Chris
Chris
2 months ago
Reply to  Stephen George

You make a good point. It is a private development and we must be careful of creating division.
Mind you Y Senedd can certainly influence where things are built via tax benefits and gov support and more than avoiding causing division, we need to heal divisions which exist already
So as a general rule I maintain that gov monies should be used to
1. Ensure that new infrastructure joins north to south within our borders
2. Invests more in projects away from the SE

Mandi A
Mandi A
2 months ago
Reply to  Chris

Da iawn Chris, is it Mr T Matthews putting his hand in his pocket again, or is it more to do with Cardiff Enterprise Zone and a certain cosy relationship with the Chief Exec of the Senedd? Ask many questions, read and spit out many business plans, and watch outflows of Senedd money.

Cai Wogan Jones
Cai Wogan Jones
2 months ago

Wales is in effect governed by a party (Welsh Labour) that is firmly rooted in SE Wales. They do therefore need to make special efforts to demonstrate that the infrastructure needs of all parts of our country are given proper consideration. Isn’t there a Wales infrastructure commission? Their role should surely include ensuring fair distribution of infrastructure investment according to local and regional needs.

Kerry Davies
Kerry Davies
2 months ago

Llyr lives in Ruthin, population 5,000. Where does he think the 15,000 paying punters to fill an arena are coming from? It is simple economics that big venues get built where big populations provide big audiences.

Glen
Glen
2 months ago
Reply to  Kerry Davies

1.5m people live within 30 minutes of Cardiff.

Chris
Chris
2 months ago
Reply to  Glen

1.5m people also live within 30 minutes of Bridgend

Johnny Gamble
Johnny Gamble
2 months ago
Reply to  Chris

Spot on Chris, I remember the outcry from the City State Nation when the WRU wanted to relocate the National Rugby Stadium to Island Farm Bridgend.Back in 1997 Swansea was the only Metropolitan area in Wales that voted for Devolution and Swansea Council offered to house The Assembly in The Guildhall free of charge.Of course it was opposed by the City State Nation with the £40 Million pound building in The Bay.Money that could have been used to build 2 hospitals in North and South Wales.

Jack
Jack
2 months ago

Whilst I can understand how northern Wales is lacking in developments of this nature, I really struggle to imagine where a 15,000 capacity arena would go in the North, without it being seen as a massive white elephant project that would never actually get used. It simply doesn’t have a big enough population.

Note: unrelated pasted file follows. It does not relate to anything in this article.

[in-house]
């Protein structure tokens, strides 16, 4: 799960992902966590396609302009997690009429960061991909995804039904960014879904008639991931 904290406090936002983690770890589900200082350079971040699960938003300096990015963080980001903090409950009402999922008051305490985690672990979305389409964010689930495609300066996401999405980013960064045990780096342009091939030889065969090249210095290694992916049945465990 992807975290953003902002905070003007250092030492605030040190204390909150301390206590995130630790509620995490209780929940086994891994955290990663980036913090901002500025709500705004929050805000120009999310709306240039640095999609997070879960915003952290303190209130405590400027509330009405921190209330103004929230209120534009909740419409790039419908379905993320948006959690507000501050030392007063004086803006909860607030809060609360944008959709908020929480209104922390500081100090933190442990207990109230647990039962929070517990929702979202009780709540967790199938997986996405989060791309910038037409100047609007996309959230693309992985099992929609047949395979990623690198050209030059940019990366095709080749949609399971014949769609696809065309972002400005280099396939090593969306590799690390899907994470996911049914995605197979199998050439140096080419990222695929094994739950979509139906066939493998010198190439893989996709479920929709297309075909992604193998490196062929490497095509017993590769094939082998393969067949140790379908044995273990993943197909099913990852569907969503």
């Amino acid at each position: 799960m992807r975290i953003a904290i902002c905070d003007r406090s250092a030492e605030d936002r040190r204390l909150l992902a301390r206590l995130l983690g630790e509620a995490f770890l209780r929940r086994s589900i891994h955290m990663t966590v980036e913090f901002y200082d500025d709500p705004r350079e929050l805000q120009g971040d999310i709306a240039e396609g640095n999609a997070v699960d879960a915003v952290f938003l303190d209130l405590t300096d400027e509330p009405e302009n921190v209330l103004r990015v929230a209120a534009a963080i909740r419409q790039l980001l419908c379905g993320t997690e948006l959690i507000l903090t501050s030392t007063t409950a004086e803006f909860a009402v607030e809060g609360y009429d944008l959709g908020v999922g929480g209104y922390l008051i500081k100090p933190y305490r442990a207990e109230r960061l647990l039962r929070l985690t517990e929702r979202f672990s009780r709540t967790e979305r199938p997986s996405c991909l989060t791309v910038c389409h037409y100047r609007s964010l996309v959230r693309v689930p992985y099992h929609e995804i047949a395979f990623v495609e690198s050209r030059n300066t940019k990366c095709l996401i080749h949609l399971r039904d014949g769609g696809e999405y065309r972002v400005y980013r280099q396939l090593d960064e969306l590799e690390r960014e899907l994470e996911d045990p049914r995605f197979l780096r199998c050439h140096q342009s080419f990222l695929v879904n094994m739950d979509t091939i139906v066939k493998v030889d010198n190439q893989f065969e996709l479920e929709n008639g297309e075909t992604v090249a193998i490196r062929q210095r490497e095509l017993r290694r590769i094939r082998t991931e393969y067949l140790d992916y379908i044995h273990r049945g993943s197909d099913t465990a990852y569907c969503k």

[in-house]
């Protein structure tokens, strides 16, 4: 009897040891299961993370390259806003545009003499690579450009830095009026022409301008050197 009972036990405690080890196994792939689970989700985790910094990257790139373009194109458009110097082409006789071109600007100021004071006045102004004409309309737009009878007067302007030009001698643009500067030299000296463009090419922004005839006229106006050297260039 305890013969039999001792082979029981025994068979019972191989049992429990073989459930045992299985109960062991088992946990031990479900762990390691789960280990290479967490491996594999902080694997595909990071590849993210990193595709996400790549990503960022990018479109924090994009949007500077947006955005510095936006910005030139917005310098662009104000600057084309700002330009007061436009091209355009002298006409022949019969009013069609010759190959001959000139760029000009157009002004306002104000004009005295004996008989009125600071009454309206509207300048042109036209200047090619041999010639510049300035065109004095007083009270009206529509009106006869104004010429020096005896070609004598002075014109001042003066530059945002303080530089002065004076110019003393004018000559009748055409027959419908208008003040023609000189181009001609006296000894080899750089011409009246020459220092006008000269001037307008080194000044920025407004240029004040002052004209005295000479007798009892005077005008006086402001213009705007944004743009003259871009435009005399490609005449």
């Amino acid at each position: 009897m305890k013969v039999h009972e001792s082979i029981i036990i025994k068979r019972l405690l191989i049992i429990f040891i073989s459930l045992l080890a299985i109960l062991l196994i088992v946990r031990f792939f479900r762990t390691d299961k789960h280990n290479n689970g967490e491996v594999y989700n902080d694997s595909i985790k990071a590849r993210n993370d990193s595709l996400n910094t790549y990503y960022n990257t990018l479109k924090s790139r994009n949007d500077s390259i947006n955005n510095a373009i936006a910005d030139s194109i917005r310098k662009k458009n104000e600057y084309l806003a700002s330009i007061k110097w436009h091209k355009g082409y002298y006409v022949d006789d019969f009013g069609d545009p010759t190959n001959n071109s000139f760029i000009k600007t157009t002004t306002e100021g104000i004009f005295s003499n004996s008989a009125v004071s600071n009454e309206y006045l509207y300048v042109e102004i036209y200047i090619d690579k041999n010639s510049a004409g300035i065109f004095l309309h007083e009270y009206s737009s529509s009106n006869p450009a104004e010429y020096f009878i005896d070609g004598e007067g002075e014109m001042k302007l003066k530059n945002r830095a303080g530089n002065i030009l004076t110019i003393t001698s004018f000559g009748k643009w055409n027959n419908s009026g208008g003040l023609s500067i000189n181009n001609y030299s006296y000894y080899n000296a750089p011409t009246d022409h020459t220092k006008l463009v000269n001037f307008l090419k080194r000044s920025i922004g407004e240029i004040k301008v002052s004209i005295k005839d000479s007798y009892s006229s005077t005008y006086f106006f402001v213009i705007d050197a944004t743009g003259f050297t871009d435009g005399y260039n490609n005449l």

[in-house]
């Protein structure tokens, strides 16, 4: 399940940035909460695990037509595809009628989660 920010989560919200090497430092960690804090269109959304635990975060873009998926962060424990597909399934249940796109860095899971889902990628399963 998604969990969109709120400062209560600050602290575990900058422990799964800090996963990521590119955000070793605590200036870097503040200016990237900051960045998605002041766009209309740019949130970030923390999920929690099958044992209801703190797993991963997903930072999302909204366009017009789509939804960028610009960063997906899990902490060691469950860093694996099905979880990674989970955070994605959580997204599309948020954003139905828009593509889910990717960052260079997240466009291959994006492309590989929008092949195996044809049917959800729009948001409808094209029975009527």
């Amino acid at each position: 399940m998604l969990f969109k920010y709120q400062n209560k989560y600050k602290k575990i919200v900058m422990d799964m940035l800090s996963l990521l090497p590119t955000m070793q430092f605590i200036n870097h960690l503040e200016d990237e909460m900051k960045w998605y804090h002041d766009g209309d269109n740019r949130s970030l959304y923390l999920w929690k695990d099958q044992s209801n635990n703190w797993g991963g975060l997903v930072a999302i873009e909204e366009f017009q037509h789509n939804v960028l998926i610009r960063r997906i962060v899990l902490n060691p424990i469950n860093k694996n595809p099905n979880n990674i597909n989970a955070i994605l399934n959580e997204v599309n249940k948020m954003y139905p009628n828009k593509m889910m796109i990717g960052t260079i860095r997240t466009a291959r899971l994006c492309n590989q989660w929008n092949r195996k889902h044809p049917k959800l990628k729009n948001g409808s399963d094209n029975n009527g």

The entire population of Caernarfon would fit into a 15,000 seat arena with room to spare.

Last edited 2 months ago by Jack
Johnny Gamble
Johnny Gamble
2 months ago
Reply to  Jack

You obviously haven’t heard of Wrexham and Deeside

David Jones
David Jones
2 months ago
Reply to  Johnny Gamble

Which is right next to Liverpool and already served by its arenas.

Charles Coombes
Charles Coombes
2 months ago

As England is Londoncentric, Wales is Cardiffcentric. Bothered capitals and centres of Parliament thus they get all that’s going.

Martin Owen
Martin Owen
2 months ago

I hear people make the argument that Wales should not be independent because the economy is reliant on London. I always reply that as long as we are nonindependent that will always remain the case and thus it is the strongest argument for independence. In this case we are told “The North can’t support such a venture”. My own argument would holding this case too. However I don’t think we would just take something suitable for Cardiff and plonk it in Eirias Park. North Wales would want and need a different kind of infrastructure -designed with the needs of the… Read more »

David Jones
David Jones
2 months ago

The problem with this sort of complaint is that it doesn’t distinguish between private and public funding (or local or national funding, for that matter). If you look at how the Welsh Govt allocates its funding, its hard to argue there is a skew towards Cardiff. Funding per person for local government, for example, is I believe lower than the Wales average. And recent years has seen capital investment in roads, rail, hospitals and schools right across Wales, with the only road scheme of any size for probably 25 years in the capital being the 1 mile stretch down the… Read more »